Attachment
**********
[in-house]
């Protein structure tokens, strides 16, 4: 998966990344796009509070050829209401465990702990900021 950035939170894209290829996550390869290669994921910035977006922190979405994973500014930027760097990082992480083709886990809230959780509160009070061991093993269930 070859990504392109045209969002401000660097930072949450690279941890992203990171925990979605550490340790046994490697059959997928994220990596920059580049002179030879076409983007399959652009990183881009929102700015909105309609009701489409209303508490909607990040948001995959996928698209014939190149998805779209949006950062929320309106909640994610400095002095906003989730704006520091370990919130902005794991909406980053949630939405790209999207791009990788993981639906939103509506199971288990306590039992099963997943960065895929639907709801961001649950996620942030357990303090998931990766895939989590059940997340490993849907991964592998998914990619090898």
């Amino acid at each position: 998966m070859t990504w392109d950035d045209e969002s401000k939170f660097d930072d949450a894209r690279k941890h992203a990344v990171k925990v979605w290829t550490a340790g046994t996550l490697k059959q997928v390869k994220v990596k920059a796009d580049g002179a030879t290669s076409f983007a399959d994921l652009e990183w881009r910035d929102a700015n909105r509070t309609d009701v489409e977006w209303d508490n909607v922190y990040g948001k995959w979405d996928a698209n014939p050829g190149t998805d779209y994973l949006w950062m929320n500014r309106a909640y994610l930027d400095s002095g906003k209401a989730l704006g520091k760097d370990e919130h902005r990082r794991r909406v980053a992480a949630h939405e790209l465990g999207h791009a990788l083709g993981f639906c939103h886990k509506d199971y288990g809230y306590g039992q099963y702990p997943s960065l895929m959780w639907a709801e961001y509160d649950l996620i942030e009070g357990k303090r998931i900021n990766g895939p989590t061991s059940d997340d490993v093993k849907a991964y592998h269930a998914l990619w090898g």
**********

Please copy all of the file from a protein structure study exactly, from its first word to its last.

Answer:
[in-house]
């Protein structure tokens, strides 16, 4: 998966990344796009509070050829209401465990702990900021 950035939170894209290829996550390869290669994921910035977006922190979405994973500014930027760097990082992480083709886990809230959780509160009070061991093993269930 070859990504392109045209969002401000660097930072949450690279941890992203990171925990979605550490340790046994490697059959997928994220990596920059580049002179030879076409983007399959652009990183881009929102700015909105309609009701489409209303508490909607990040948001995959996928698209014939190149998805779209949006950062929320309106909640994610400095002095906003989730704006520091370990919130902005794991909406980053949630939405790209999207791009990788993981639906939103509506199971288990306590039992099963997943960065895929639907709801961001649950996620942030357990303090998931990766895939989590059940997340490993849907991964592998998914990619090898």
């Amino acid at each position: 998966m070859t990504w392109d950035d045209e969002s401000k939170f660097d930072d949450a894209r690279k941890h992203a990344v990171k925990v979605w290829t550490a340790g046994t996550l490697k059959q997928v390869k994220v990596k920059a796009d580049g002179a030879t290669s076409f983007a399959d994921l652009e990183w881009r910035d929102a700015n909105r509070t309609d009701v489409e977006w209303d508490n909607v922190y990040g948001k995959w979405d996928a698209n014939p050829g190149t998805d779209y994973l949006w950062m929320n500014r309106a909640y994610l930027d400095s002095g906003k209401a989730l704006g520091k760097d370990e919130h902005r990082r794991r909406v980053a992480a949630h939405e790209l465990g999207h791009a990788l083709g993981f639906c939103h886990k509506d199971y288990g809230y306590g039992q099963y702990p997943s960065l895929m959780w639907a709801e961001y509160d649950l996620i942030e009070g357990k303090r998931i900021n990766g895939p989590t061991s059940d997340d490993v093993k849907a991964y592998h269930a998914l990619w090898g």